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Back Pain: Britain’s Unseen Crisis? – A Review of ITV’s Tonight Programme

Many of you may have seen the ITV Tonight programme which aired at 7.30pm on 28th February 2019. You may have questions as to how you can implement the recommendations and what role we can have in helping you.

Some stats from the programme:

  • 10 million people in the UK are suffering with low back pain
  • 80% of the population is affected
  • 46% of people polled by the programme thought that strong pain medication is an effective treatment
  • 1 in 5 people sat for more that 9 hours a day
  • 40% of adults failed to walk briskly for 10 mins in a month
  • Children are sitting 10 hours a day

Quite shocking really.  Some other interesting facts and sound bites were:

  • Low back pain (LBP) does not have a quick fix
  • Chronic pain is an unhelpful pain as it is not related to injury or damage to tissues/structures)
  • An MRI scan ‘is not a picture of pain, it is a picture of normal ageing changes’
  • Modern day inactivity and sitting is a cause of LBP – due to sitting and inactivity the muscles of the body and spine become weaker, thus making it more difficult for us to support our upper body
  • Spines love movement, without it our muscles become weak
  • Our back is a strong and robust structure
  • Stress, anxiety, our personality, trauma etc also feed into causing LBP

In summary the whole programme was geared to saying that we need to move more.

So how can we help?

If you are in pain, have had an injury etc, we understand that you will be concerned that you may be doing more damage. This is especially the case if you are getting symptoms whilst you are moving, or after you have done some exercise or movement.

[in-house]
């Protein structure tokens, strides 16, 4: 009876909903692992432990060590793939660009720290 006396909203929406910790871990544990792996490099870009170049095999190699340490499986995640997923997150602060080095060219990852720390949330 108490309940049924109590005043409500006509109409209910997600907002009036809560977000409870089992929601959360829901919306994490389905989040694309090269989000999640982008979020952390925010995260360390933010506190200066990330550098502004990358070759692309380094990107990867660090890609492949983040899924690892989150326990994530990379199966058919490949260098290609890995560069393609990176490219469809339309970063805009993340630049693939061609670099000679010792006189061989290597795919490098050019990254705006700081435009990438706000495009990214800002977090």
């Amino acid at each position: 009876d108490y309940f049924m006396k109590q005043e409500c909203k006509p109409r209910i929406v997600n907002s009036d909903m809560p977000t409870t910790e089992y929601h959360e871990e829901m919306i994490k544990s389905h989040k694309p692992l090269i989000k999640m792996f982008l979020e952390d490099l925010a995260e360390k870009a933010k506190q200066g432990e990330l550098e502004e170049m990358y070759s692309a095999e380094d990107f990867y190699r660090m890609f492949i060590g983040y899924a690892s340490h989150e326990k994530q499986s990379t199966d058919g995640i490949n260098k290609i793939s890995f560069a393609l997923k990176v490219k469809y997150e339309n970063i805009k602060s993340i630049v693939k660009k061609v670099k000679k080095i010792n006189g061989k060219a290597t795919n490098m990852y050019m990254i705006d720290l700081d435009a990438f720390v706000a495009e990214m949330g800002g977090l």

We regularly see tight muscles, incorrect mechanical movements of joints and limbs, poor posture and technique, lack of awareness of how one is using and moving the body etc that all feed into why it may be painful to move.  Hands on work to free the areas that are not working will then make moving more comfortable.

After assessing you, we tell you how your body is moving – both the good and bad.  With reassurance that there is nothing physically wrong with you – i.e. a fracture, disease process etc – we can work with you to find out what activity you would like to start doing. Working outside in nature for example will help both your physical and mental state of health. 

We appreciate that this may be out of your comfort zone, physically, psychologically and socially – we are here to help you find a way to move forward.

It was mentioned that 10,000 steps a day is a good goal to aim for and wearing an activity monitor is also a good idea.

If you recognise that stress is playing a role, then an exercise such as yoga or tai chi, where mindfulness is part of the discipline may be something for you to explore.

There is nothing that you can’t do – we are here to help you find out what you can do to move more, what you would like to do and to support you in your goals.

This article was written by Karen Robinson, formerly a Registered Osteopath.